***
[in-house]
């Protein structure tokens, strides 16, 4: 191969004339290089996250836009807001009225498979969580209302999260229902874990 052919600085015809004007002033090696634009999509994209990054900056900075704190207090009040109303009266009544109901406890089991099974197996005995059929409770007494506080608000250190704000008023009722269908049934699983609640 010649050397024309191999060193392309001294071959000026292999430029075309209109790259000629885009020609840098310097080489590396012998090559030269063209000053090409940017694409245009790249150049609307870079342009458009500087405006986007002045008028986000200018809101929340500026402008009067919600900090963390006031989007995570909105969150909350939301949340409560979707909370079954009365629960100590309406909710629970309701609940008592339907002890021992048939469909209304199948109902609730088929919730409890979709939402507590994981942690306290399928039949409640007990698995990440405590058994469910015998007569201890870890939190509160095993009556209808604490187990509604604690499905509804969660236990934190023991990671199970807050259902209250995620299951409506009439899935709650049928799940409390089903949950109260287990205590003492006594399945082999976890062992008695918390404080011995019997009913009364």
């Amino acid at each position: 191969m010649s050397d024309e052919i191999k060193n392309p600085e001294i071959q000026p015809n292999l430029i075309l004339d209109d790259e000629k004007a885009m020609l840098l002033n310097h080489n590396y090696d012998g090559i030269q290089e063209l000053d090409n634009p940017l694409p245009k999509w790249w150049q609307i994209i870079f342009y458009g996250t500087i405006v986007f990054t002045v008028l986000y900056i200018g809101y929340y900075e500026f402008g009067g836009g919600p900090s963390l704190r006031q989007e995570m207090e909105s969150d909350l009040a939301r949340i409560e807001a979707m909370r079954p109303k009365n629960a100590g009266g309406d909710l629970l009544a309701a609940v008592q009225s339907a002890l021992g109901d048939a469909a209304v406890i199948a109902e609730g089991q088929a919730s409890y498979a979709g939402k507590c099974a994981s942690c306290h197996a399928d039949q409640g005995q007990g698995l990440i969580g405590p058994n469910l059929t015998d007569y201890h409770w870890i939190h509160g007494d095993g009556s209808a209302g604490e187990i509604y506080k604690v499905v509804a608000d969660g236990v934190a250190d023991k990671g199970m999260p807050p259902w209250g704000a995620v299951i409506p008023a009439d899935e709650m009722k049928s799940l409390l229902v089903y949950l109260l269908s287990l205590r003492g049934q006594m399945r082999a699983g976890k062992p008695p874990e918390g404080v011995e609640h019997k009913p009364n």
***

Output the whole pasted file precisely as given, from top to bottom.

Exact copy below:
[in-house]
């Protein structure tokens, strides 16, 4: 191969004339290089996250836009807001009225498979969580209302999260229902874990 052919600085015809004007002033090696634009999509994209990054900056900075704190207090009040109303009266009544109901406890089991099974197996005995059929409770007494506080608000250190704000008023009722269908049934699983609640 010649050397024309191999060193392309001294071959000026292999430029075309209109790259000629885009020609840098310097080489590396012998090559030269063209000053090409940017694409245009790249150049609307870079342009458009500087405006986007002045008028986000200018809101929340500026402008009067919600900090963390006031989007995570909105969150909350939301949340409560979707909370079954009365629960100590309406909710629970309701609940008592339907002890021992048939469909209304199948109902609730088929919730409890979709939402507590994981942690306290399928039949409640007990698995990440405590058994469910015998007569201890870890939190509160095993009556209808604490187990509604604690499905509804969660236990934190023991990671199970807050259902209250995620299951409506009439899935709650049928799940409390089903949950109260287990205590003492006594399945082999976890062992008695918390404080011995019997009913009364």
């Amino acid at each position: 191969m010649s050397d024309e052919i191999k060193n392309p600085e001294i071959q000026p015809n292999l430029i075309l004339d209109d790259e000629k004007a885009m020609l840098l002033n310097h080489n590396y090696d012998g090559i030269q290089e063209l000053d090409n634009p940017l694409p245009k999509w790249w150049q609307i994209i870079f342009y458009g996250t500087i405006v986007f990054t002045v008028l986000y900056i200018g809101y929340y900075e500026f402008g009067g836009g919600p900090s963390l704190r006031q989007e995570m207090e909105s969150d909350l009040a939301r949340i409560e807001a979707m909370r079954p109303k009365n629960a100590g009266g309406d909710l629970l009544a309701a609940v008592q009225s339907a002890l021992g109901d048939a469909a209304v406890i199948a109902e609730g089991q088929a919730s409890y498979a979709g939402k507590c099974a994981s942690c306290h197996a399928d039949q409640g005995q007990g698995l990440i969580g405590p058994n469910l059929t015998d007569y201890h409770w870890i939190h509160g007494d095993g009556s209808a209302g604490e187990i509604y506080k604690v499905v509804a608000d969660g236990v934190a250190d023991k990671g199970m999260p807050p259902w209250g704000a995620v299951i409506p008023a009439d899935e709650m009722k049928s799940l409390l229902v089903y949950l109260l269908s287990l205590r003492g049934q006594m399945r082999a699983g976890k062992p008695p874990e918390g404080v011995e609640h019997k009913p009364n």